JoRee LaFrance

Graduate Student, PhD

Mentor

Karletta Chief, PhD

Department

Environmental Sciences

Abstract

Contaminant behavior in the Indige-FEWSS nexus: A case study of food-energy-water interactions in the Little Bighorn River watershed, Crow Reservation, Southeastern MT, USA.

In addressing interrelated issues like soil and water contamination, food and water security, and policy in Indigenous communities, it is important to consider the Indigenous food, energy, water
security and sovereignty (Indige-FEWSS) nexus. The aim of this research is to present a case study addressing fate and transport of metal(loid)s, pesticide and/or nutrient contaminants in the
Little Bighorn River (LBHR) watershed on the Crow reservation in southeastern Montana, where mining, agriculture, and water treatment processes coexist. The project will address concerns by
directly measuring how contaminant concentrations and their various forms differ seasonally with river discharge to evaluate potential long-term health risks (as a result of these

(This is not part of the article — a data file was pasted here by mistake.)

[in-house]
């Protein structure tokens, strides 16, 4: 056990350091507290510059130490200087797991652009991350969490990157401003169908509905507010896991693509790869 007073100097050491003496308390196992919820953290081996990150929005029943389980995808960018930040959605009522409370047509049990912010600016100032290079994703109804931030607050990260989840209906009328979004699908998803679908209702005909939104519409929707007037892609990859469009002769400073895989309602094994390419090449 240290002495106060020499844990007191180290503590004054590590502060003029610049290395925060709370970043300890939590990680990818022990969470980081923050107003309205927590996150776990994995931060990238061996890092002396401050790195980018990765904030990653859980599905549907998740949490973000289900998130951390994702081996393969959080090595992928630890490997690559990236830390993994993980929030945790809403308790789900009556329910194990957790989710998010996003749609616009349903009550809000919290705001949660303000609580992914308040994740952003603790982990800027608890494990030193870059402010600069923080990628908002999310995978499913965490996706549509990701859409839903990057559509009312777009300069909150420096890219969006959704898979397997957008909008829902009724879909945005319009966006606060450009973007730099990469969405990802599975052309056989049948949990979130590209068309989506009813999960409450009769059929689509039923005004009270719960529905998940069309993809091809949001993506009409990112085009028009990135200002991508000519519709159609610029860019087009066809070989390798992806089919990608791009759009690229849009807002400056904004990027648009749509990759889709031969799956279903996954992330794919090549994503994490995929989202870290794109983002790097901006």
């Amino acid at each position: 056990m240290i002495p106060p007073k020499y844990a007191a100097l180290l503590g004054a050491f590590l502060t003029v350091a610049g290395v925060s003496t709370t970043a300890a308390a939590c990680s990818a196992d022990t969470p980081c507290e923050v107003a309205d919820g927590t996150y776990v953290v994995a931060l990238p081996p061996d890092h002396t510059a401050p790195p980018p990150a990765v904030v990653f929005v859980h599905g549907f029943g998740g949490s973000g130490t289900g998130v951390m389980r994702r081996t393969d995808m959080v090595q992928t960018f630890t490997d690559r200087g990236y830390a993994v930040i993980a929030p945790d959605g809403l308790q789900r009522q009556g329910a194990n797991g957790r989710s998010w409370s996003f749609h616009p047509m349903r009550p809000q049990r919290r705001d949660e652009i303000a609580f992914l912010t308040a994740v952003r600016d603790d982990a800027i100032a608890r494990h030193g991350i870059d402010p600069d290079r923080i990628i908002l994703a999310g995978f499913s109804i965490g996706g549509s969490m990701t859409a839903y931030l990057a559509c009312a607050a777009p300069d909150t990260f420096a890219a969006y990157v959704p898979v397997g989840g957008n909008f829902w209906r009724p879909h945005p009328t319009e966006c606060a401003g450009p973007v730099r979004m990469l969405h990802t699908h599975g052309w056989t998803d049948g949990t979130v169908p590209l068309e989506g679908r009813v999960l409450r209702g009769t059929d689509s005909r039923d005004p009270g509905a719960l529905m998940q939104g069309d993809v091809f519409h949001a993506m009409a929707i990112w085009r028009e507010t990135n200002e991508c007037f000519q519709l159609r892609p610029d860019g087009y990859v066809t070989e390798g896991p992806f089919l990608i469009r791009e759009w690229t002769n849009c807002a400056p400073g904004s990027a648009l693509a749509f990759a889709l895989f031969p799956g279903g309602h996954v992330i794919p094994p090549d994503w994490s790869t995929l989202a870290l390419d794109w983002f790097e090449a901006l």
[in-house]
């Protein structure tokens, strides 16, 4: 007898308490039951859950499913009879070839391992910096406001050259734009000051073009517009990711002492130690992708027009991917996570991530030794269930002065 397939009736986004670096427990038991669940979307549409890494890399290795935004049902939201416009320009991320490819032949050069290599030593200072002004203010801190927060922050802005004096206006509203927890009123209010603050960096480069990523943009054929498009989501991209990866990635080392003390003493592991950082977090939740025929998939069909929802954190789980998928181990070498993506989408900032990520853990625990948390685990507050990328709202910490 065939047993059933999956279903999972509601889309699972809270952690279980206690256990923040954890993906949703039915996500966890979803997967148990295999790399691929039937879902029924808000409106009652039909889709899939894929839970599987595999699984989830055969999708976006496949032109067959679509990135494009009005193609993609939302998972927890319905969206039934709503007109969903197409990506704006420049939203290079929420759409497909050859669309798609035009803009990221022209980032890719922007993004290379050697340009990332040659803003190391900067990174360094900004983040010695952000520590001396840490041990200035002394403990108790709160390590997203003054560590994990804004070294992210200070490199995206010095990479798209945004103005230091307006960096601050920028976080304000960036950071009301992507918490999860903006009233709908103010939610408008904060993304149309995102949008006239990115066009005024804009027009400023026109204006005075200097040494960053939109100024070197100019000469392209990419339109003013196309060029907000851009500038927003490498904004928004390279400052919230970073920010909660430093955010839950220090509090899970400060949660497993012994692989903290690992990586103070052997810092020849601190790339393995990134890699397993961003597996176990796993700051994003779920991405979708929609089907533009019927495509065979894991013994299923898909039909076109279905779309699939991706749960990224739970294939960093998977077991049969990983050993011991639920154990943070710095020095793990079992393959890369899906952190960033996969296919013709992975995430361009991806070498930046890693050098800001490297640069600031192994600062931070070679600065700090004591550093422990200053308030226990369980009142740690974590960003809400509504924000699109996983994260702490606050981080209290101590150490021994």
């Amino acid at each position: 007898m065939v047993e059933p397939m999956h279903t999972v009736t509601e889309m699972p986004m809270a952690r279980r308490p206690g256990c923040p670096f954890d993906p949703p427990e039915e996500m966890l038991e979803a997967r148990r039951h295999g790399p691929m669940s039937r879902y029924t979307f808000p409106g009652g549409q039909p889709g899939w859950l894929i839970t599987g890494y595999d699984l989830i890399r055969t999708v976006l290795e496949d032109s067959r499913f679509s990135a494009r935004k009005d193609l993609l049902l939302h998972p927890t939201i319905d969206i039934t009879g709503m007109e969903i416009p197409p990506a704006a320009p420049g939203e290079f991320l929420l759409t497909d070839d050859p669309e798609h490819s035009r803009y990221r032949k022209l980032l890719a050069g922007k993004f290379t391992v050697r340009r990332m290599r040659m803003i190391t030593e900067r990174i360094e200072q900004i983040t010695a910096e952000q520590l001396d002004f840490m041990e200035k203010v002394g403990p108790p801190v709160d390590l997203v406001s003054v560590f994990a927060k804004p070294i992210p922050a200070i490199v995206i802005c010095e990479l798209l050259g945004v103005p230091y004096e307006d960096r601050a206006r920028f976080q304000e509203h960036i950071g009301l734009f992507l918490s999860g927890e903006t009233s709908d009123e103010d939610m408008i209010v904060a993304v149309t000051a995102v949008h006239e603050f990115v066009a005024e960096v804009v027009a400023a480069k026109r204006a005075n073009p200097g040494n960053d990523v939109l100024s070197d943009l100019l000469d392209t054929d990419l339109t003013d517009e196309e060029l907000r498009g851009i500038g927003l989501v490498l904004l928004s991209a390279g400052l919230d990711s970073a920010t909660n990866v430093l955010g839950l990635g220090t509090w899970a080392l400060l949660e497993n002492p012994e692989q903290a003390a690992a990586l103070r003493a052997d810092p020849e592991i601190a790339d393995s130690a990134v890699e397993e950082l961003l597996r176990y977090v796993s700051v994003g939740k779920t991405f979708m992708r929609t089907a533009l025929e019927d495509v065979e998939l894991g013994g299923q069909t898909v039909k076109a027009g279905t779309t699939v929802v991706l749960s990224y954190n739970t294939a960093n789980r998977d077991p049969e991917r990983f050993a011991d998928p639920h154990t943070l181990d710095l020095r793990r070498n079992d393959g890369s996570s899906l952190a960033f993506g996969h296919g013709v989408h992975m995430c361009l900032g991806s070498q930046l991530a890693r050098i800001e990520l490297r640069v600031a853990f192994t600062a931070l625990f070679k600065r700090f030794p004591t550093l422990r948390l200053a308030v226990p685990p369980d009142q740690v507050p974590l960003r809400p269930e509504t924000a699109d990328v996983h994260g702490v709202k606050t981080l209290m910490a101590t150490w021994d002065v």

contaminants) to the Apsáalooke people, cultural livelihood, and traditional practices. Mining activities contribute to energy production on and off the reservation and fulfill the energy section
of the nexus. A previous study (Eggers et al., 2015) showed that private home wells and river water samples were elevated in inorganic contaminants such as uranium, manganese, and
arsenic. However, it is still unclear whether the contaminants are deriving from mining activities associated with the energy industry, intense agricultural practices, or natural bedrock weathering.
LBHR surface water is transported to land application through the Crow Irrigation Project (CIP), a series of canals that serves as the foundation of the Indige-FEWSS nexus since 1904. The CIP
could likely result in accumulation of river derived metal(loid)s in agricultural products and transport to the river of pesticides as well as fertilizer constituents. This case study seeks to gain
a comprehensive look at contaminant fate and transport in the LBHR watershed and determine the magnitude of impact on the Indige-FEWSS nexus that supports Apsáalooke people.